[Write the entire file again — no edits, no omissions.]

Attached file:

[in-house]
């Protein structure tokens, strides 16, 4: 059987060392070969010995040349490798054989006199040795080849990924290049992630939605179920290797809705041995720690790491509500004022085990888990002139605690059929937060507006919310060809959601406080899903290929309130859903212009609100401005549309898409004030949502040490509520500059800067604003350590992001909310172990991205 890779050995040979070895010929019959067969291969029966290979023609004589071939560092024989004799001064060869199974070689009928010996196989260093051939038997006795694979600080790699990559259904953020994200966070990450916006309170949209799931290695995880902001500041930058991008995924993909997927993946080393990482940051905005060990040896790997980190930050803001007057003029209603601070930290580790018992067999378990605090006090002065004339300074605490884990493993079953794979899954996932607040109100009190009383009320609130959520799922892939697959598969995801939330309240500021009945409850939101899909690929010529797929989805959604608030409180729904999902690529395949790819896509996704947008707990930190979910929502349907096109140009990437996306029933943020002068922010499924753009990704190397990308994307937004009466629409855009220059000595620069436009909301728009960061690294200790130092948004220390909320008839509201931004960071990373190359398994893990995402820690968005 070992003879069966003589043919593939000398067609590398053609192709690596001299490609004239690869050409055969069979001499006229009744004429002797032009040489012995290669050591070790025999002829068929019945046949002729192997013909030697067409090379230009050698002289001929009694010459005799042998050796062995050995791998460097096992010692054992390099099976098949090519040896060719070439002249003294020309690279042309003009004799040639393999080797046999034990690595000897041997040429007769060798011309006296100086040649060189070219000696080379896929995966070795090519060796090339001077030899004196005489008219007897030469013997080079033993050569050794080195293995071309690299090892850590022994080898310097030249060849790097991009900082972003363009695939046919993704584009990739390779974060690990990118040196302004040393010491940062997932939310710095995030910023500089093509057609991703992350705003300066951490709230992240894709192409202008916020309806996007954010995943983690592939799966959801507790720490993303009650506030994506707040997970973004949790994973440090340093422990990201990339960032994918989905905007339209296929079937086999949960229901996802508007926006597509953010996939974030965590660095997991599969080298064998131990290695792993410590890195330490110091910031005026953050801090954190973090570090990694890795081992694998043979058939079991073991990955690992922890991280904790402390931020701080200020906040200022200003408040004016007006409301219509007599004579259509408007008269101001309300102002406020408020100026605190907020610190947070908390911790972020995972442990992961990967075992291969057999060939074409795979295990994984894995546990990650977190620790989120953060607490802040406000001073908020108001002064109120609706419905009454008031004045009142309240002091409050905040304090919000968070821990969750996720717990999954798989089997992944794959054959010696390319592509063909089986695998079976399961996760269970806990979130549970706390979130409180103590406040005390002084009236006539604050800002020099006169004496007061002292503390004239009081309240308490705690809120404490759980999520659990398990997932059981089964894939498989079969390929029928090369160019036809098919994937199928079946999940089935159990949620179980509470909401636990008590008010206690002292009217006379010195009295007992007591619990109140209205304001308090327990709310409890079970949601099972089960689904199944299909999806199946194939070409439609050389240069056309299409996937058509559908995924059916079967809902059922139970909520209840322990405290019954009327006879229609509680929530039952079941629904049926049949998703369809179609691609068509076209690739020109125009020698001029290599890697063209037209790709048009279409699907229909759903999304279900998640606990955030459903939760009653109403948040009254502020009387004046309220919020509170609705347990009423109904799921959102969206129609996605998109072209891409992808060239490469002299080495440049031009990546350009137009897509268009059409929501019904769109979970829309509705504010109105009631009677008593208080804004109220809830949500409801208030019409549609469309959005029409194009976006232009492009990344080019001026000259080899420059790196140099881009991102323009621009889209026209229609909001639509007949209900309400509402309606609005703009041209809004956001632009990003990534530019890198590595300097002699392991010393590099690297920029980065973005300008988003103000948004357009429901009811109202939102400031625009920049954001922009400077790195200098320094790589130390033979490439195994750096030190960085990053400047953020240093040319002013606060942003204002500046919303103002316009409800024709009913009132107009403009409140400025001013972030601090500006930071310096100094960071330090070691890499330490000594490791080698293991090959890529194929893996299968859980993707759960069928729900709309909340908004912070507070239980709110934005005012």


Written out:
[in-house]
């Protein structure tokens, strides 16, 4: 059987060392070969010995040349490798054989006199040795080849990924290049992630939605179920290797809705041995720690790491509500004022085990888990002139605690059929937060507006919310060809959601406080899903290929309130859903212009609100401005549309898409004030949502040490509520500059800067604003350590992001909310172990991205 890779050995040979070895010929019959067969291969029966290979023609004589071939560092024989004799001064060869199974070689009928010996196989260093051939038997006795694979600080790699990559259904953020994200966070990450916006309170949209799931290695995880902001500041930058991008995924993909997927993946080393990482940051905005060990040896790997980190930050803001007057003029209603601070930290580790018992067999378990605090006090002065004339300074605490884990493993079953794979899954996932607040109100009190009383009320609130959520799922892939697959598969995801939330309240500021009945409850939101899909690929010529797929989805959604608030409180729904999902690529395949790819896509996704947008707990930190979910929502349907096109140009990437996306029933943020002068922010499924753009990704190397990308994307937004009466629409855009220059000595620069436009909301728009960061690294200790130092948004220390909320008839509201931004960071990373190359398994893990995402820690968005 070992003879069966003589043919593939000398067609590398053609192709690596001299490609004239690869050409055969069979001499006229009744004429002797032009040489012995290669050591070790025999002829068929019945046949002729192997013909030697067409090379230009050698002289001929009694010459005799042998050796062995050995791998460097096992010692054992390099099976098949090519040896060719070439002249003294020309690279042309003009004799040639393999080797046999034990690595000897041997040429007769060798011309006296100086040649060189070219000696080379896929995966070795090519060796090339001077030899004196005489008219007897030469013997080079033993050569050794080195293995071309690299090892850590022994080898310097030249060849790097991009900082972003363009695939046919993704584009990739390779974060690990990118040196302004040393010491940062997932939310710095995030910023500089093509057609991703992350705003300066951490709230992240894709192409202008916020309806996007954010995943983690592939799966959801507790720490993303009650506030994506707040997970973004949790994973440090340093422990990201990339960032994918989905905007339209296929079937086999949960229901996802508007926006597509953010996939974030965590660095997991599969080298064998131990290695792993410590890195330490110091910031005026953050801090954190973090570090990694890795081992694998043979058939079991073991990955690992922890991280904790402390931020701080200020906040200022200003408040004016007006409301219509007599004579259509408007008269101001309300102002406020408020100026605190907020610190947070908390911790972020995972442990992961990967075992291969057999060939074409795979295990994984894995546990990650977190620790989120953060607490802040406000001073908020108001002064109120609706419905009454008031004045009142309240002091409050905040304090919000968070821990969750996720717990999954798989089997992944794959054959010696390319592509063909089986695998079976399961996760269970806990979130549970706390979130409180103590406040005390002084009236006539604050800002020099006169004496007061002292503390004239009081309240308490705690809120404490759980999520659990398990997932059981089964894939498989079969390929029928090369160019036809098919994937199928079946999940089935159990949620179980509470909401636990008590008010206690002292009217006379010195009295007992007591619990109140209205304001308090327990709310409890079970949601099972089960689904199944299909999806199946194939070409439609050389240069056309299409996937058509559908995924059916079967809902059922139970909520209840322990405290019954009327006879229609509680929530039952079941629904049926049949998703369809179609691609068509076209690739020109125009020698001029290599890697063209037209790709048009279409699907229909759903999304279900998640606990955030459903939760009653109403948040009254502020009387004046309220919020509170609705347990009423109904799921959102969206129609996605998109072209891409992808060239490469002299080495440049031009990546350009137009897509268009059409929501019904769109979970829309509705504010109105009631009677008593208080804004109220809830949500409801208030019409549609469309959005029409194009976006232009492009990344080019001026000259080899420059790196140099881009991102323009621009889209026209229609909001639509007949209900309400509402309606609005703009041209809004956001632009990003990534530019890198590595300097002699392991010393590099690297920029980065973005300008988003103000948004357009429901009811109202939102400031625009920049954001922009400077790195200098320094790589130390033979490439195994750096030190960085990053400047953020240093040319002013606060942003204002500046919303103002316009409800024709009913009132107009403009409140400025001013972030601090500006930071310096100094960071330090070691890499330490000594490791080698293991090959890529194929893996299968859980993707759960069928729900709309909340908004912070507070239980709110934005005012």